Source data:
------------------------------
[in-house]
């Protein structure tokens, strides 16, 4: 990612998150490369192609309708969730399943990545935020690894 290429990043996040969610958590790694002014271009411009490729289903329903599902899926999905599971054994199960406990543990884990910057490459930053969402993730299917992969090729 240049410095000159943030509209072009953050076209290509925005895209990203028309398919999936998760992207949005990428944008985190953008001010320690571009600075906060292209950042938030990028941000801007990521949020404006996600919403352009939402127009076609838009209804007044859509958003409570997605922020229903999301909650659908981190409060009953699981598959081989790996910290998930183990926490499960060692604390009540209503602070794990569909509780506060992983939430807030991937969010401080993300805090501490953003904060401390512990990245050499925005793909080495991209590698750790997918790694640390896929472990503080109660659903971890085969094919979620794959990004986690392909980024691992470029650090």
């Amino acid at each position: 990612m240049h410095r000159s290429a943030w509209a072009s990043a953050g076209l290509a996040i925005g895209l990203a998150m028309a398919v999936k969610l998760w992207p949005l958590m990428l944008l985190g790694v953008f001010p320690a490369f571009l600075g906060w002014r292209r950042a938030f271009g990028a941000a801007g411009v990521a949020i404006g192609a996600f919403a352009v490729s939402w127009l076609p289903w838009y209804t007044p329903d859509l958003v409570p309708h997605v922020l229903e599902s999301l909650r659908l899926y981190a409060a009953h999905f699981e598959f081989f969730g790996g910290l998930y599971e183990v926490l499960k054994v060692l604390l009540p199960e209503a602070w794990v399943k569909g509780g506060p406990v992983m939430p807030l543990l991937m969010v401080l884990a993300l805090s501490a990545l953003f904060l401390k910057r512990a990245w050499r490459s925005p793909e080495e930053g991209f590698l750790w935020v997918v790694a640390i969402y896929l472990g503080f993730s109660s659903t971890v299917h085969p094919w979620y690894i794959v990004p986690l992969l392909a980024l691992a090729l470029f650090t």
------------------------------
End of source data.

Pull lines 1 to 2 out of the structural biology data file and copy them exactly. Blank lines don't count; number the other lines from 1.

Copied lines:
[in-house]
């Protein structure tokens, strides 16, 4: 990612998150490369192609309708969730399943990545935020690894 290429990043996040969610958590790694002014271009411009490729289903329903599902899926999905599971054994199960406990543990884990910057490459930053969402993730299917992969090729 240049410095000159943030509209072009953050076209290509925005895209990203028309398919999936998760992207949005990428944008985190953008001010320690571009600075906060292209950042938030990028941000801007990521949020404006996600919403352009939402127009076609838009209804007044859509958003409570997605922020229903999301909650659908981190409060009953699981598959081989790996910290998930183990926490499960060692604390009540209503602070794990569909509780506060992983939430807030991937969010401080993300805090501490953003904060401390512990990245050499925005793909080495991209590698750790997918790694640390896929472990503080109660659903971890085969094919979620794959990004986690392909980024691992470029650090």